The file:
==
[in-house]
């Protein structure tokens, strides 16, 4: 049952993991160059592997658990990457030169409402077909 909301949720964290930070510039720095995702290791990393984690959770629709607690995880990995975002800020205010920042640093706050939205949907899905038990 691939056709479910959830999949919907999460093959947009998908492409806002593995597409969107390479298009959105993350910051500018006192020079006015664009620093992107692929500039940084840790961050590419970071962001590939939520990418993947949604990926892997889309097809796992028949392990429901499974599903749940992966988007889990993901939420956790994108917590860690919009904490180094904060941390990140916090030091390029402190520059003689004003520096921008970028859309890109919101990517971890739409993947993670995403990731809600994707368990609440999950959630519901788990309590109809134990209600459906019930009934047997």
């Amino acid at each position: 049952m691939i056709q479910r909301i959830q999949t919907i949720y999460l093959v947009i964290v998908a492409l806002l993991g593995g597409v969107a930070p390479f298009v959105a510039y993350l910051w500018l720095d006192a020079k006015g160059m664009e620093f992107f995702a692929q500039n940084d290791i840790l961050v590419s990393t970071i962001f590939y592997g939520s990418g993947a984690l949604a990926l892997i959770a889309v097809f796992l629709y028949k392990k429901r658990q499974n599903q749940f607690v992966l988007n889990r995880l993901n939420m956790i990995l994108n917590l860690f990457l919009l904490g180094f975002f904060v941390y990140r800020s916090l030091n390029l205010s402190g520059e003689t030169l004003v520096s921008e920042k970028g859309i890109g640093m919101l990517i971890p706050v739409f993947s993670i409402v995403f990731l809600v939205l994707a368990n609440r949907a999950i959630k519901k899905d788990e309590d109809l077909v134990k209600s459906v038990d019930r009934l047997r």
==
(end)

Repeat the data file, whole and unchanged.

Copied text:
[in-house]
């Protein structure tokens, strides 16, 4: 049952993991160059592997658990990457030169409402077909 909301949720964290930070510039720095995702290791990393984690959770629709607690995880990995975002800020205010920042640093706050939205949907899905038990 691939056709479910959830999949919907999460093959947009998908492409806002593995597409969107390479298009959105993350910051500018006192020079006015664009620093992107692929500039940084840790961050590419970071962001590939939520990418993947949604990926892997889309097809796992028949392990429901499974599903749940992966988007889990993901939420956790994108917590860690919009904490180094904060941390990140916090030091390029402190520059003689004003520096921008970028859309890109919101990517971890739409993947993670995403990731809600994707368990609440999950959630519901788990309590109809134990209600459906019930009934047997």
């Amino acid at each position: 049952m691939i056709q479910r909301i959830q999949t919907i949720y999460l093959v947009i964290v998908a492409l806002l993991g593995g597409v969107a930070p390479f298009v959105a510039y993350l910051w500018l720095d006192a020079k006015g160059m664009e620093f992107f995702a692929q500039n940084d290791i840790l961050v590419s990393t970071i962001f590939y592997g939520s990418g993947a984690l949604a990926l892997i959770a889309v097809f796992l629709y028949k392990k429901r658990q499974n599903q749940f607690v992966l988007n889990r995880l993901n939420m956790i990995l994108n917590l860690f990457l919009l904490g180094f975002f904060v941390y990140r800020s916090l030091n390029l205010s402190g520059e003689t030169l004003v520096s921008e920042k970028g859309i890109g640093m919101l990517i971890p706050v739409f993947s993670i409402v995403f990731l809600v939205l994707a368990n609440r949907a999950i959630k519901k899905d788990e309590d109809l077909v134990k209600s459906v038990d019930r009934l047997r």